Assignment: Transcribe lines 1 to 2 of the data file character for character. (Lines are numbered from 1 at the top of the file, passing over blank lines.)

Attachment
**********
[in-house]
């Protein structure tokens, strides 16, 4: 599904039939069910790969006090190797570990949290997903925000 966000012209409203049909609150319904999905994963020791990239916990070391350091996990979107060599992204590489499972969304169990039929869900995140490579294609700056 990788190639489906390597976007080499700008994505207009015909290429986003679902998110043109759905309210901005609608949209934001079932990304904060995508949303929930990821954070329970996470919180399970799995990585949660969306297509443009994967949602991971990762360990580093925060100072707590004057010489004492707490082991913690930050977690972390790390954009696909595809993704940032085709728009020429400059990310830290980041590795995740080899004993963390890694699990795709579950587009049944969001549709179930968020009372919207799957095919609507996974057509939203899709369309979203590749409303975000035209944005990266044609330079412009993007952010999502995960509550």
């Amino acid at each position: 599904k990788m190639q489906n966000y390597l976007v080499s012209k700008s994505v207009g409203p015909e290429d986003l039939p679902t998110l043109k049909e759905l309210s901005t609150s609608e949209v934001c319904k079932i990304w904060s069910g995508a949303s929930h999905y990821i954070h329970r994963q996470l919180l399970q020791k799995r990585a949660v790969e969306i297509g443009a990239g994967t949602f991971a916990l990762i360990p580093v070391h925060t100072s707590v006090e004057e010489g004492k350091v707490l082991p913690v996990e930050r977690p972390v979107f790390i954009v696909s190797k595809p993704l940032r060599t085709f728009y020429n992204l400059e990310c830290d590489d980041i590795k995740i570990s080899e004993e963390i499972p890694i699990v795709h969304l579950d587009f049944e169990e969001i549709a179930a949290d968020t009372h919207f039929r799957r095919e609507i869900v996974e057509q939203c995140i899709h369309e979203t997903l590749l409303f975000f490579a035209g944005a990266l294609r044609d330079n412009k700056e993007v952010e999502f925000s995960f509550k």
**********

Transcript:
[in-house]
């Protein structure tokens, strides 16, 4: 599904039939069910790969006090190797570990949290997903925000 966000012209409203049909609150319904999905994963020791990239916990070391350091996990979107060599992204590489499972969304169990039929869900995140490579294609700056 990788190639489906390597976007080499700008994505207009015909290429986003679902998110043109759905309210901005609608949209934001079932990304904060995508949303929930990821954070329970996470919180399970799995990585949660969306297509443009994967949602991971990762360990580093925060100072707590004057010489004492707490082991913690930050977690972390790390954009696909595809993704940032085709728009020429400059990310830290980041590795995740080899004993963390890694699990795709579950587009049944969001549709179930968020009372919207799957095919609507996974057509939203899709369309979203590749409303975000035209944005990266044609330079412009993007952010999502995960509550």